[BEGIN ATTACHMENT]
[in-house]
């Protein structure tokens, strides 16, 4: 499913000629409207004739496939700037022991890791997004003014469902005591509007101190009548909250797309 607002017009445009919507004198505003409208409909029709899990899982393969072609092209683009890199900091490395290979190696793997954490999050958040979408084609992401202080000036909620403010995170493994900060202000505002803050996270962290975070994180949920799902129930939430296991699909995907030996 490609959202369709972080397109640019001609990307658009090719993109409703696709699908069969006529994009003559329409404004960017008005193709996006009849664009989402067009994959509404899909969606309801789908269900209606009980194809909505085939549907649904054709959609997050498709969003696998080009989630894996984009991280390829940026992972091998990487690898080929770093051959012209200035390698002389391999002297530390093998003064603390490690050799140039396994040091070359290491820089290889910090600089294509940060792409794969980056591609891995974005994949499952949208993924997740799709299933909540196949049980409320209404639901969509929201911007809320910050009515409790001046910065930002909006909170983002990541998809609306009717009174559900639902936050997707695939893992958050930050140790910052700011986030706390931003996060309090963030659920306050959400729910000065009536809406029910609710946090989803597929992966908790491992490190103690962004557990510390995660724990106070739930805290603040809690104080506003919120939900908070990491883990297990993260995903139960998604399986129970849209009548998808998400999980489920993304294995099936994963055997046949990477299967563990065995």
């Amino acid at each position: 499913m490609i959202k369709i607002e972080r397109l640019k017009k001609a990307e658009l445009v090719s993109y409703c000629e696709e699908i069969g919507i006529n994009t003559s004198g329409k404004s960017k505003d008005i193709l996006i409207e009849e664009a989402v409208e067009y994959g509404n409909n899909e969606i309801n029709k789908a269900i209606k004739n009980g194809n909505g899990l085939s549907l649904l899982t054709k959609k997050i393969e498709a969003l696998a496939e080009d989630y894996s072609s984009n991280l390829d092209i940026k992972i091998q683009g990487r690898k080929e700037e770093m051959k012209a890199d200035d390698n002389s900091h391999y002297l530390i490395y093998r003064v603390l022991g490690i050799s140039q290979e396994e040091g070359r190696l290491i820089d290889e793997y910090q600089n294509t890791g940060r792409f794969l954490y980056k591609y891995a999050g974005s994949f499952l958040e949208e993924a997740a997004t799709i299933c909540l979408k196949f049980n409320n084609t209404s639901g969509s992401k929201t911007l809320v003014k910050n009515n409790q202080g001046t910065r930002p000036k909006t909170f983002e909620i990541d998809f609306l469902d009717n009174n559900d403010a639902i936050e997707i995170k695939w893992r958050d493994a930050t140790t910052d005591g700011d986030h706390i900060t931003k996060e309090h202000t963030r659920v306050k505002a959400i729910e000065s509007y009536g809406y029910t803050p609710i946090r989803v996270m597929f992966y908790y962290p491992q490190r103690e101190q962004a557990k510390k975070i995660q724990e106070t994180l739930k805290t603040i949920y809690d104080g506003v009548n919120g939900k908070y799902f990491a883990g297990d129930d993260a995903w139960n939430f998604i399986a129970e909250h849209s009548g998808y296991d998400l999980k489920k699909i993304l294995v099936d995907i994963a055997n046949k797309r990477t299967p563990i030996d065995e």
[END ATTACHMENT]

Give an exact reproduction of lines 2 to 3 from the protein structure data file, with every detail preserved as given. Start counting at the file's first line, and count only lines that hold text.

């Protein structure tokens, strides 16, 4: 499913000629409207004739496939700037022991890791997004003014469902005591509007101190009548909250797309 607002017009445009919507004198505003409208409909029709899990899982393969072609092209683009890199900091490395290979190696793997954490999050958040979408084609992401202080000036909620403010995170493994900060202000505002803050996270962290975070994180949920799902129930939430296991699909995907030996 490609959202369709972080397109640019001609990307658009090719993109409703696709699908069969006529994009003559329409404004960017008005193709996006009849664009989402067009994959509404899909969606309801789908269900209606009980194809909505085939549907649904054709959609997050498709969003696998080009989630894996984009991280390829940026992972091998990487690898080929770093051959012209200035390698002389391999002297530390093998003064603390490690050799140039396994040091070359290491820089290889910090600089294509940060792409794969980056591609891995974005994949499952949208993924997740799709299933909540196949049980409320209404639901969509929201911007809320910050009515409790001046910065930002909006909170983002990541998809609306009717009174559900639902936050997707695939893992958050930050140790910052700011986030706390931003996060309090963030659920306050959400729910000065009536809406029910609710946090989803597929992966908790491992490190103690962004557990510390995660724990106070739930805290603040809690104080506003919120939900908070990491883990297990993260995903139960998604399986129970849209009548998808998400999980489920993304294995099936994963055997046949990477299967563990065995």
């Amino acid at each position: 499913m490609i959202k369709i607002e972080r397109l640019k017009k001609a990307e658009l445009v090719s993109y409703c000629e696709e699908i069969g919507i006529n994009t003559s004198g329409k404004s960017k505003d008005i193709l996006i409207e009849e664009a989402v409208e067009y994959g509404n409909n899909e969606i309801n029709k789908a269900i209606k004739n009980g194809n909505g899990l085939s549907l649904l899982t054709k959609k997050i393969e498709a969003l696998a496939e080009d989630y894996s072609s984009n991280l390829d092209i940026k992972i091998q683009g990487r690898k080929e700037e770093m051959k012209a890199d200035d390698n002389s900091h391999y002297l530390i490395y093998r003064v603390l022991g490690i050799s140039q290979e396994e040091g070359r190696l290491i820089d290889e793997y910090q600089n294509t890791g940060r792409f794969l954490y980056k591609y891995a999050g974005s994949f499952l958040e949208e993924a997740a997004t799709i299933c909540l979408k196949f049980n409320n084609t209404s639901g969509s992401k929201t911007l809320v003014k910050n009515n409790q202080g001046t910065r930002p000036k909006t909170f983002e909620i990541d998809f609306l469902d009717n009174n559900d403010a639902i936050e997707i995170k695939w893992r958050d493994a930050t140790t910052d005591g700011d986030h706390i900060t931003k996060e309090h202000t963030r659920v306050k505002a959400i729910e000065s509007y009536g809406y029910t803050p609710i946090r989803v996270m597929f992966y908790y962290p491992q490190r103690e101190q962004a557990k510390k975070i995660q724990e106070t994180l739930k805290t603040i949920y809690d104080g506003v009548n919120g939900k908070y799902f990491a883990g297990d129930d993260a995903w139960n939430f998604i399986a129970e909250h849209s009548g998808y296991d998400l999980k489920k699909i993304l294995v099936d995907i994963a055997n046949k797309r990477t299967p563990i030996d065995e």